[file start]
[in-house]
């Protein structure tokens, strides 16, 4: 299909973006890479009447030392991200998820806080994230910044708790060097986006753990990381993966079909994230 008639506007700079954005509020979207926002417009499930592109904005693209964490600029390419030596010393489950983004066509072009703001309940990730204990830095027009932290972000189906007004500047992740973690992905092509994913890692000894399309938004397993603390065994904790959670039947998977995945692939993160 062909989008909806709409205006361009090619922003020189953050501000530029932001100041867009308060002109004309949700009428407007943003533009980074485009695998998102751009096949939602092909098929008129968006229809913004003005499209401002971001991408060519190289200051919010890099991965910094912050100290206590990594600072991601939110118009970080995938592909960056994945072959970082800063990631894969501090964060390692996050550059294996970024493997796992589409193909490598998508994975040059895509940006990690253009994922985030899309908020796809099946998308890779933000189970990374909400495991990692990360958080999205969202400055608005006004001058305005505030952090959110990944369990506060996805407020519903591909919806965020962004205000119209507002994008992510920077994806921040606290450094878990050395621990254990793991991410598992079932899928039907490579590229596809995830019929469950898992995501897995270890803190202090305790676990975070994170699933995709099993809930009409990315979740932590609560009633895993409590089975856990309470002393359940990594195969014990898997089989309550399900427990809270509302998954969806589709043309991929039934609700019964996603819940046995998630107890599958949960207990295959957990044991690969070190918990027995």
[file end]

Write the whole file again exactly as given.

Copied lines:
[in-house]
């Protein structure tokens, strides 16, 4: 299909973006890479009447030392991200998820806080994230910044708790060097986006753990990381993966079909994230 008639506007700079954005509020979207926002417009499930592109904005693209964490600029390419030596010393489950983004066509072009703001309940990730204990830095027009932290972000189906007004500047992740973690992905092509994913890692000894399309938004397993603390065994904790959670039947998977995945692939993160 062909989008909806709409205006361009090619922003020189953050501000530029932001100041867009308060002109004309949700009428407007943003533009980074485009695998998102751009096949939602092909098929008129968006229809913004003005499209401002971001991408060519190289200051919010890099991965910094912050100290206590990594600072991601939110118009970080995938592909960056994945072959970082800063990631894969501090964060390692996050550059294996970024493997796992589409193909490598998508994975040059895509940006990690253009994922985030899309908020796809099946998308890779933000189970990374909400495991990692990360958080999205969202400055608005006004001058305005505030952090959110990944369990506060996805407020519903591909919806965020962004205000119209507002994008992510920077994806921040606290450094878990050395621990254990793991991410598992079932899928039907490579590229596809995830019929469950898992995501897995270890803190202090305790676990975070994170699933995709099993809930009409990315979740932590609560009633895993409590089975856990309470002393359940990594195969014990898997089989309550399900427990809270509302998954969806589709043309991929039934609700019964996603819940046995998630107890599958949960207990295959957990044991690969070190918990027995």